30. 4. 2014

Ski touring in Silvretta from T1DM + CGM point of view

List of abbreviations:
T1DM - Type 1 Diabetes Mellitus
CGM - Continuous Glucose Monitoring

When I come home from a ski tour, my parents always ask - how was the trip? My usual answer is - good, we have survived.
This time we have survived the ski touring in Switzerland. As for me, I really mean survived. Lukas has already published nice and simple travel article on his blog - Ski touring in Silvretta. Therefore I do not want to write much about the tour itself. I would like to focus more on my blood sugar monitoring during our physical activity in the Alps.

Preparations of the sensor and insulin pump

I am using Medtronic Paradigm insulin pump with Apidra insulin analogue. After I shaved and cleaned the skin, I placed the sensor little bit over my right hip to avoid the a proximate contact with my ski pants (left image). The sensor fortunately paired with the pump and from that moment on I got 6 days of continuous blood sugar monitoring.

Day 1 - 27.3.2014: Tour to Chamonna Tuoi hut (2250 m)

Before entering Switzerland, we slept in Austrian village Pfunds. I got hypoglycemia early in the morning, after which my blood sugar escaladed to 15 mmol/l and stayed there for the rest of the night. The whole tour to the Chamonna was fine. For 2 hours I stopped the pump because I was feeling a little low. 
But as we arrived there, the sugar started to rise up to 20 mmol/l. I expected actually just the opposite because the demand for blood sugar remains higher for some time after the physical activity. However around the dinner and some avalanche rescue training I got back to normal. But I was high again at night.

Day 2 - 28.3.2014: Tour to Hintere Jamspitze (3156 m)

I managed to lower my glycemia towards the morning. The spike in the morning represents the breakfast. After the breakfast I set my basal insulin to cca 15% with duration about 6,5 hours. The tour was fine. I was eating some sweets along, but not much - just to maintain the sugar in the reasonable range: 7 - 10 mmol/l.
But again as we arrived to Chamonna, the sugar rose up to 15 mmol/l. I thought there has to be something wrong in the system so I replaced the cannula. I felt the sugar is more constant later. So probably that was the problem (or the adipose tissue, hm).

Day 3 - 29.3.2014: Tour to Silvrettahorn (3244 m)

We left our hut early (6:00) and the tour started with some steep ascent. Without any surprise I was feeling low somewhere in the middle. The sensor told me 6 mmol/l, but because of the 20 minutes delay between the actual blood sugar and interstitial fluid values, from where the sensor gets the information about the sugar, I thought I was having the hypoglycemia. I needed to make a break. And I stopped the pump.

There was some big ski tour ahead of us, so with my not-pumping pump we crossed glaciers and climbed up Silvrettahorn. During the descent of Silvrettahorn I was feeling a little weird. I started to be more tired and breath more rapidly. Of course it could be because of the air at the higher altitude and a lot of physical activity. The blood sugar was still around 10 mmol/l so I though everything was just fine. Before the last downhill to the hut we made a small break. After 10 minutes of resting on the sun I was still breathing rapidly. Till that time, the pump hadn't pumped for about 7 hours. Then I turned the pump on again.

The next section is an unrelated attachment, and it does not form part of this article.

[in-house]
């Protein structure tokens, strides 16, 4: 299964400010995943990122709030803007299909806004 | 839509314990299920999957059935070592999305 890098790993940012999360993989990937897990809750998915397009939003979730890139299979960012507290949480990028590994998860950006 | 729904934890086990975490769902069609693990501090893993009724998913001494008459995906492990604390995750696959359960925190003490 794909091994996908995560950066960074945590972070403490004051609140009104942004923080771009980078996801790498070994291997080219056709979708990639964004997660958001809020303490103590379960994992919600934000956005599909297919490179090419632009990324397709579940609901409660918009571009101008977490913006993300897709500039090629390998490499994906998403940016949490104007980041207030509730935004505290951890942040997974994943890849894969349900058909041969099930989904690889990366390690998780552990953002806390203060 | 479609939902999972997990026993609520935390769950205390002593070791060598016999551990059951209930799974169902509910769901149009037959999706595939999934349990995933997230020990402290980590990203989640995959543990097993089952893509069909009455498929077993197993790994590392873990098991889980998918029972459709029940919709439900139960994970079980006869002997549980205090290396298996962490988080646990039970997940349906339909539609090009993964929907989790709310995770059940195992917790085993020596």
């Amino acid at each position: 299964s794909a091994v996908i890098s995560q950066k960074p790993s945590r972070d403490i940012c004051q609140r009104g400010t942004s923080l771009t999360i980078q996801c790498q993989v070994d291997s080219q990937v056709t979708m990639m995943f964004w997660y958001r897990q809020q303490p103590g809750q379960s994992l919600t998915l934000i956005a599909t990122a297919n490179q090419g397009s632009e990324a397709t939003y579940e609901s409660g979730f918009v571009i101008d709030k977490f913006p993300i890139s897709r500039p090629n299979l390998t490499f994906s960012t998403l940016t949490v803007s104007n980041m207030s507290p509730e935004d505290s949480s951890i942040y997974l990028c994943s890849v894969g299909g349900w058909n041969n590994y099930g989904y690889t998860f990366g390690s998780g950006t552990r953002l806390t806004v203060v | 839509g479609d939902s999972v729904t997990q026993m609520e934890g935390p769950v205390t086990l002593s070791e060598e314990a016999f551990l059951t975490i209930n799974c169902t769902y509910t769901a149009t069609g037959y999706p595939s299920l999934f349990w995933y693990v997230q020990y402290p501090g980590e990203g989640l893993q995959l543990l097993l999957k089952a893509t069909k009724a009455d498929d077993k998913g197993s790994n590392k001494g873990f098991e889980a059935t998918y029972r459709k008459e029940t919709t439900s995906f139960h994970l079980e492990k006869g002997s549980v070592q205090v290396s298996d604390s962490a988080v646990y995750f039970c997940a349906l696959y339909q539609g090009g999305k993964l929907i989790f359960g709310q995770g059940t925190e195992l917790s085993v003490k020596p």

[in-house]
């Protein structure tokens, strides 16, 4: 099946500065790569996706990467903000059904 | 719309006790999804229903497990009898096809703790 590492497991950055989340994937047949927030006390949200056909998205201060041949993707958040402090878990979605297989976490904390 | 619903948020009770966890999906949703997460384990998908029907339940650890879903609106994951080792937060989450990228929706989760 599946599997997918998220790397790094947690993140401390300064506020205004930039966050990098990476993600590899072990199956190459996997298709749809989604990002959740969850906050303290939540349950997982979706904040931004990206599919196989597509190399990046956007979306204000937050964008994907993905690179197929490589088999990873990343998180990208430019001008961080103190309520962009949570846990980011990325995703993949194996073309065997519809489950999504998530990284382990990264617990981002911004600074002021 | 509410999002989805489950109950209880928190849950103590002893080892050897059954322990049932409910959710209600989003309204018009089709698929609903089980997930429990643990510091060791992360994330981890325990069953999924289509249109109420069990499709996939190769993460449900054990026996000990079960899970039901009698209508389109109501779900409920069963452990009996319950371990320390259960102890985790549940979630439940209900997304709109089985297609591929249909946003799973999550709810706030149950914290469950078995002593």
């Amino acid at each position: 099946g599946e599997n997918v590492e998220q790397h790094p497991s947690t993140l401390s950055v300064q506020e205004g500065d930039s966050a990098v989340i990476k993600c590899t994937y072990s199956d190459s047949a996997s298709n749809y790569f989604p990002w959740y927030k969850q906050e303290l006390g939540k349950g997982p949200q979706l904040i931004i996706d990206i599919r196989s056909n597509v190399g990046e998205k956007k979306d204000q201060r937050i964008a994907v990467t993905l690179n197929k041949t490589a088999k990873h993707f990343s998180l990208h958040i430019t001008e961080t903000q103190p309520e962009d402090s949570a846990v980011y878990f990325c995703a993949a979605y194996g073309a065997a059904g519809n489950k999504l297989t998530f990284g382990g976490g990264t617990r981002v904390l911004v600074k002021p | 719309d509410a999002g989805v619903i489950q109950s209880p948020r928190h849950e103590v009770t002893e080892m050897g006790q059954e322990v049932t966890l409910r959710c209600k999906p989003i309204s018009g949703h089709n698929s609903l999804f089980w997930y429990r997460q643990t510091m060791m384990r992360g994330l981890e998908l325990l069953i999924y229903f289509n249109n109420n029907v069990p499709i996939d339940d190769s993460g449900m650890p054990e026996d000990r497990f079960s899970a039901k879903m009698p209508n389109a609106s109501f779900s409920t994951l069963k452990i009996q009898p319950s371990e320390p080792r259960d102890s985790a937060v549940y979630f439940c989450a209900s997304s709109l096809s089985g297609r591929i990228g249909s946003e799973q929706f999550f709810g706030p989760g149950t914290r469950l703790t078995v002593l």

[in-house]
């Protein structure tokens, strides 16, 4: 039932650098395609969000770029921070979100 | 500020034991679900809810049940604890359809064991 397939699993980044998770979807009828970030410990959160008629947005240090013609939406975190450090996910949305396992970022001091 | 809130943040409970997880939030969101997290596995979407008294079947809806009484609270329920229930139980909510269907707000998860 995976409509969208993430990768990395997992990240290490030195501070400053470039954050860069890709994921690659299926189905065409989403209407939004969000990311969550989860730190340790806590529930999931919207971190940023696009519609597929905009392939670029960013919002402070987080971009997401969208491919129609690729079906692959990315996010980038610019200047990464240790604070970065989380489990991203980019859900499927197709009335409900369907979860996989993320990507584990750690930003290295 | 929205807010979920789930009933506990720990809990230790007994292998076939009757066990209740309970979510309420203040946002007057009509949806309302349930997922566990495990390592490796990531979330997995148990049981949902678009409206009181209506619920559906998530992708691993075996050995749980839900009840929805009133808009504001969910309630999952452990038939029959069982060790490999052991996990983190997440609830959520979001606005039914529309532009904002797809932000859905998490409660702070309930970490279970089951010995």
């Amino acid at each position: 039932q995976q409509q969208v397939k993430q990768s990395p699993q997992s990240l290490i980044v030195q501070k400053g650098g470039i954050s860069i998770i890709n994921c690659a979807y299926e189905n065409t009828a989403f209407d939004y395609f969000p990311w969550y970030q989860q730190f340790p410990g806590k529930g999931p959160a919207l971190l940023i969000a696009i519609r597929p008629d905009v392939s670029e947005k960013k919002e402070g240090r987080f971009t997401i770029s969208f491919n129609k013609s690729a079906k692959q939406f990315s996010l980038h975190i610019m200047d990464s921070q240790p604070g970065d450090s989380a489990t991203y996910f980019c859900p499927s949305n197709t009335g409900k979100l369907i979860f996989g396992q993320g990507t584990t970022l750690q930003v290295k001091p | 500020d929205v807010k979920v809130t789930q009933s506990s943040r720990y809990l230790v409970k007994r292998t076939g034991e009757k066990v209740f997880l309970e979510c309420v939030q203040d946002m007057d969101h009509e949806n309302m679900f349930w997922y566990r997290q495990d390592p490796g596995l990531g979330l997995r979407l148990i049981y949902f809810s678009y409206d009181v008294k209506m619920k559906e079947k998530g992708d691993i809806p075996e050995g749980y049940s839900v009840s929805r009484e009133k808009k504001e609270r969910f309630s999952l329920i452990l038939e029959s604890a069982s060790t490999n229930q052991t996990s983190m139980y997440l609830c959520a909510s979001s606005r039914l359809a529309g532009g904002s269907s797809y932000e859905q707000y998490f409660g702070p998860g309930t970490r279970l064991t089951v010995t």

When we arrived back, all I wanted was just to go to bed and sleep. I dug into the quilt and blanket and tried to sleep. I needed to make some heat because I was feeling cold. But I couldn't sleep and I was still breathing rapidly. I was just lying there covered with everything around that could make me warmer and Lukas was reading something on his smartphone next to me. After 1 hour I got some idea. I asked Lukas to google Kussmaul breathing. When he finished reading the wiki out loud to me, I took my Diaphan urine test stripes and went straight to the toilet. The result: the ketones and glucose markers totally black. That means a lot of glucose and ketones in the urine. Not good. (Actually some level of ketones during the sport is normal, because you are burning the fat tissue)

I did what I remembered from the hospital. I asked for a cup of tea and sugar. I put a lof of sugar (cca 50 g, maybe even more) in the tea and I drank it slowly. And I injected 5 IU fast bolus. Then I just waited. Basically I just told my body: I have a lot of insulin, do not make glucose from fat. To turn the glucose metabolism around. After one hour I felt much better, the rapid breathing was gone and during the dinner I was already OK. Actually I had a super-great time because the whole time we were coming back to the hut I was afraid of the worst scenario - diabetic ketoacidosis (DKA) and transport to hospital. 

The experience

This experience was priceless, but I wish this happens to no one. Especially in the high mountains without medical personnel around. It was my mistake and this was the lesson I do not want to forget.
The CGM did a great job. Unfortunately due to a higher price I cannot wear it always, but at least I tried to extract as much informations as I could from these blood glucose measurements. For every person with diabetes climbing up a mountain is always the double win. Doing it again and safe is perhaps more than double the effort. But ski touring is worth that effort.

Photos from Silvretta - Lukas' Google+

A right leg of a diabetic person with our 2 pairs of ski together and Piz Buin in the background:

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